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Action for damages. Lowndes Superior Court. Before Judge Cowart.
Janice A. Bryant, Ricky and Debbie Jackson, and Amanda Jackson appeal the trial court's order granting the City of Hahira summary judgment in their personal injury actions arising out of the collision of Bryant's automobile and a train in Hahira. Ricky Jackson brought suit as the next friend of minor Amanda Jackson, who was a passenger in Bryant's car at the time of the wreck. Ricky and Debbie Jackson also sued individually for their damages flowing from Amanda Jackson's injuries. The appellants contend the trial court erred in applying an incorrect standard on summary judgment. Finding no error, we affirm.
To prevail at summary judgment under OCGA 9-11-56, the moving party must demonstrate that there is no genuine issue of material fact and that the undisputed facts, viewed in the light most favorable to the nonmoving party, warrant judgment as a matter of law. A defendant may do this by showing the court that the documents, affidavits, depositions and other evidence in the record reveal that there is no evidence sufficient to create a [genuine] jury issue on at least one essential element of plaintiff's case. . . . A defendant who will not bear the burden of proof at trial need not affirmatively disprove the nonmoving party's case; instead, the burden on the moving party may be discharged by pointing out by reference to the affidavits, depositions and other documents in the record that there is an absence of evidence to support the nonmoving party's case.
(Citation and emphasis omitted.) Lau's Corp. v. Haskins, 261 Ga. 491 (405 SE2d 474) (1991).
Viewed in the light most favorable to the appellants, the evidence shows the following. On April 20, 1996, Bryant, who lived in Moultrie, visited Hahira for the second time to go to a certain beauty shop. Bryant entered the city on Georgia Highway 122, which is known as Main Street in Hahira. After leaving the beauty shop, Bryant missed the left turn that would have put her back on Main Street (Highway 122). She turned left at the next street, W. Lawson Street, in order to circle around and leave town on Highway 122. Bryant did not stop before the intersection of W. Lawson Street and Webb Street. As Bryant crossed Webb Street, she saw a stop sign located beyond the intersection of W. Lawson Street and Webb Street. She did not see the stop sign until just before she stopped.
Bryant did not understand why traffic on W. Lawson Street, which she considered a through street, would be stopped for Webb Street. She believed the stop sign was intended for the traffic on Webb Street crossing W. Lawson Street but was in the wrong place, possibly turned sideways by pranksters. Although she was not certain the stop sign was intended for her, after she crossed Webb Street, Bryant stopped between one and two car lengths from the stop sign. After she looked right and left, checking for cars, Bryant pulled away from the stop sign. When she looked back to her right, Bryant saw an oncoming train about 12-15 feet from her car and was unable to clear the tracks in time to avoid the collision.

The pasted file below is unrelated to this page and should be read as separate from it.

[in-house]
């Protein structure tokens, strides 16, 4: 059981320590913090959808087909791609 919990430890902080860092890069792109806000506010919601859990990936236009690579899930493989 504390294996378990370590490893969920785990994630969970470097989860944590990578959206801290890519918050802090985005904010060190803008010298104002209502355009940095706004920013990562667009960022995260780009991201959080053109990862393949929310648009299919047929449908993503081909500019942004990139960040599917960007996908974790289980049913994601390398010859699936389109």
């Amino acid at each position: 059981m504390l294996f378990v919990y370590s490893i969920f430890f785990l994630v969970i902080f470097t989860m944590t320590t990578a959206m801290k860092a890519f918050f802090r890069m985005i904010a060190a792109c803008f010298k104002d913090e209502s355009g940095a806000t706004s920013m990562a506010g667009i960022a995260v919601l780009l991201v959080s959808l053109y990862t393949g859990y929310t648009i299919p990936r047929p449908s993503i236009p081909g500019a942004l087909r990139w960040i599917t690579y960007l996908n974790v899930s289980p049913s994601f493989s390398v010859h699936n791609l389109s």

Lawson Street were old and faded, that the crossbuck was partially obscured by the stop sign, and that the view from the stop sign was obscured by overgrown trees and bushes. Bryant did not see the pavement marking, the crossbuck, or the railroad tracks across the pavement and did not realize she was driving across railroad tracks until she saw the train bearing down on her.
To explain her failure to see the pavement marking, Bryant stated there was no reason she would not have seen a pavement marking, but "I just don't go around when I'm driving looking at the pavement." To explain her failure to see the crossbuck, railroad tracks, and certain other signs, Bryant testified her Z28 Camaro sits low to the ground. She also testified that she does not go around "trying to see every sign."
Although the appellants alleged that overgrown plants obscured the view, the undisputed evidence shows that once Bryant was stopped at the stop sign and looked to her right (in the direction from which the train came), the trees and shrubs did not block her view. Bryant's own testimony that the trees and shrubs did not block her view was consistent with the affidavit testimony of a Georgia Department of Transportation accident investigator who examined the intersection two days after the train wreck took place and found that the sight distance from a stopped position at the stop sign was 750 feet to the north, the direction from which the southbound train came.
Marshall, 212 Ga. App. 206, 208 (2) (441 SE2d 427) (1994).
Young, Thagard, Hoffman, Scott & Smith, James B. Thagard, Susan H. Sumner, for appellee.
1  We do not reach the issue of whether the city, as a matter of law, had the duty to maintain the crossbuck. See OCGA 32-6-50 (c) (1) ("each railroad company shall erect and maintain a railroad crossbuck sign on its right of way at all [railroad crossings at grade on municipal street systems]").
Allen & Forehand, Rodney L. Allen, for appellants.
Thursday May 21 01:47 EDT

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